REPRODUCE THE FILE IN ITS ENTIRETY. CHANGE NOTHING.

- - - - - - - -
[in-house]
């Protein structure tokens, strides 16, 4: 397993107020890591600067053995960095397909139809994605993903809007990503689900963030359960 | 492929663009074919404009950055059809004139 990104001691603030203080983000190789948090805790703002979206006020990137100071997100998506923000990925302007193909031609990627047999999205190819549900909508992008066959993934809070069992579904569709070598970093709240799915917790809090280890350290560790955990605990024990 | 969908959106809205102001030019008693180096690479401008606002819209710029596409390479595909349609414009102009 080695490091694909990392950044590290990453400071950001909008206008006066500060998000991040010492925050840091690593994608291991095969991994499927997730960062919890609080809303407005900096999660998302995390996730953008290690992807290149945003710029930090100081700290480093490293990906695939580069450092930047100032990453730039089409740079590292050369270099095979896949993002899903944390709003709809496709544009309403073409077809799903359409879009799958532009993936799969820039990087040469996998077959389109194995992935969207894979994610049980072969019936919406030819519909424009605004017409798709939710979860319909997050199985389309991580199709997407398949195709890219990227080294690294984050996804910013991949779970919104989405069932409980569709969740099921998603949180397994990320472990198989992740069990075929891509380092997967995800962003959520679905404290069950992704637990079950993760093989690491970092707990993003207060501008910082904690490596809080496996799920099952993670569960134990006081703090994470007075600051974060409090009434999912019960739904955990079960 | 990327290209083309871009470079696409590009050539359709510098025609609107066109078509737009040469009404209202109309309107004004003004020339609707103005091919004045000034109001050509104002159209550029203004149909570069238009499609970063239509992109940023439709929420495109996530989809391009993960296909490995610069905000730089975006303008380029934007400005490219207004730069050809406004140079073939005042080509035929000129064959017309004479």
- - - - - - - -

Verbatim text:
[in-house]
């Protein structure tokens, strides 16, 4: 397993107020890591600067053995960095397909139809994605993903809007990503689900963030359960 | 492929663009074919404009950055059809004139 990104001691603030203080983000190789948090805790703002979206006020990137100071997100998506923000990925302007193909031609990627047999999205190819549900909508992008066959993934809070069992579904569709070598970093709240799915917790809090280890350290560790955990605990024990 | 969908959106809205102001030019008693180096690479401008606002819209710029596409390479595909349609414009102009 080695490091694909990392950044590290990453400071950001909008206008006066500060998000991040010492925050840091690593994608291991095969991994499927997730960062919890609080809303407005900096999660998302995390996730953008290690992807290149945003710029930090100081700290480093490293990906695939580069450092930047100032990453730039089409740079590292050369270099095979896949993002899903944390709003709809496709544009309403073409077809799903359409879009799958532009993936799969820039990087040469996998077959389109194995992935969207894979994610049980072969019936919406030819519909424009605004017409798709939710979860319909997050199985389309991580199709997407398949195709890219990227080294690294984050996804910013991949779970919104989405069932409980569709969740099921998603949180397994990320472990198989992740069990075929891509380092997967995800962003959520679905404290069950992704637990079950993760093989690491970092707990993003207060501008910082904690490596809080496996799920099952993670569960134990006081703090994470007075600051974060409090009434999912019960739904955990079960 | 990327290209083309871009470079696409590009050539359709510098025609609107066109078509737009040469009404209202109309309107004004003004020339609707103005091919004045000034109001050509104002159209550029203004149909570069238009499609970063239509992109940023439709929420495109996530989809391009993960296909490995610069905000730089975006303008380029934007400005490219207004730069050809406004140079073939005042080509035929000129064959017309004479």